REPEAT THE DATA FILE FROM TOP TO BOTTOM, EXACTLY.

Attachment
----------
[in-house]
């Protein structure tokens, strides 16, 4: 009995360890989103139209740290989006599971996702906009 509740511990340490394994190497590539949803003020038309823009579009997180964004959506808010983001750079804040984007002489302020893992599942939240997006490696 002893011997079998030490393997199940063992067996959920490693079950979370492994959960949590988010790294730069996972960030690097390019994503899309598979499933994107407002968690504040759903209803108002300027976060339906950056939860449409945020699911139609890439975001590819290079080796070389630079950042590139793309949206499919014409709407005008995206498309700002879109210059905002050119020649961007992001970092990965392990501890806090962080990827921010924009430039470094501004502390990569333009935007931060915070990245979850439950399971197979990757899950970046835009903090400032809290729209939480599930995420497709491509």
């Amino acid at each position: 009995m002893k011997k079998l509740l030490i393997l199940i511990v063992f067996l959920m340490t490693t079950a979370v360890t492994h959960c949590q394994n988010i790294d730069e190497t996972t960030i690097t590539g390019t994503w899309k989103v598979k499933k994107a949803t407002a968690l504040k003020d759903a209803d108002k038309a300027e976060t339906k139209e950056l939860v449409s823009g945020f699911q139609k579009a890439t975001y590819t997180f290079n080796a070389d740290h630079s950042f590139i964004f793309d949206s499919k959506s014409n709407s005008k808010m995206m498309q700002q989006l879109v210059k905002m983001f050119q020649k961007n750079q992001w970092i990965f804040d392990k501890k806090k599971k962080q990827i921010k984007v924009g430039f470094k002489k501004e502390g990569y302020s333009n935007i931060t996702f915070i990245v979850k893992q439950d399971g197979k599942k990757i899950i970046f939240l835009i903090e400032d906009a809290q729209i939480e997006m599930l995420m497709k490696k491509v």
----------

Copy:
[in-house]
């Protein structure tokens, strides 16, 4: 009995360890989103139209740290989006599971996702906009 509740511990340490394994190497590539949803003020038309823009579009997180964004959506808010983001750079804040984007002489302020893992599942939240997006490696 002893011997079998030490393997199940063992067996959920490693079950979370492994959960949590988010790294730069996972960030690097390019994503899309598979499933994107407002968690504040759903209803108002300027976060339906950056939860449409945020699911139609890439975001590819290079080796070389630079950042590139793309949206499919014409709407005008995206498309700002879109210059905002050119020649961007992001970092990965392990501890806090962080990827921010924009430039470094501004502390990569333009935007931060915070990245979850439950399971197979990757899950970046835009903090400032809290729209939480599930995420497709491509």
């Amino acid at each position: 009995m002893k011997k079998l509740l030490i393997l199940i511990v063992f067996l959920m340490t490693t079950a979370v360890t492994h959960c949590q394994n988010i790294d730069e190497t996972t960030i690097t590539g390019t994503w899309k989103v598979k499933k994107a949803t407002a968690l504040k003020d759903a209803d108002k038309a300027e976060t339906k139209e950056l939860v449409s823009g945020f699911q139609k579009a890439t975001y590819t997180f290079n080796a070389d740290h630079s950042f590139i964004f793309d949206s499919k959506s014409n709407s005008k808010m995206m498309q700002q989006l879109v210059k905002m983001f050119q020649k961007n750079q992001w970092i990965f804040d392990k501890k806090k599971k962080q990827i921010k984007v924009g430039f470094k002489k501004e502390g990569y302020s333009n935007i931060t996702f915070i990245v979850k893992q439950d399971g197979k599942k990757i899950i970046f939240l835009i903090e400032d906009a809290q729209i939480e997006m599930l995420m497709k490696k491509v």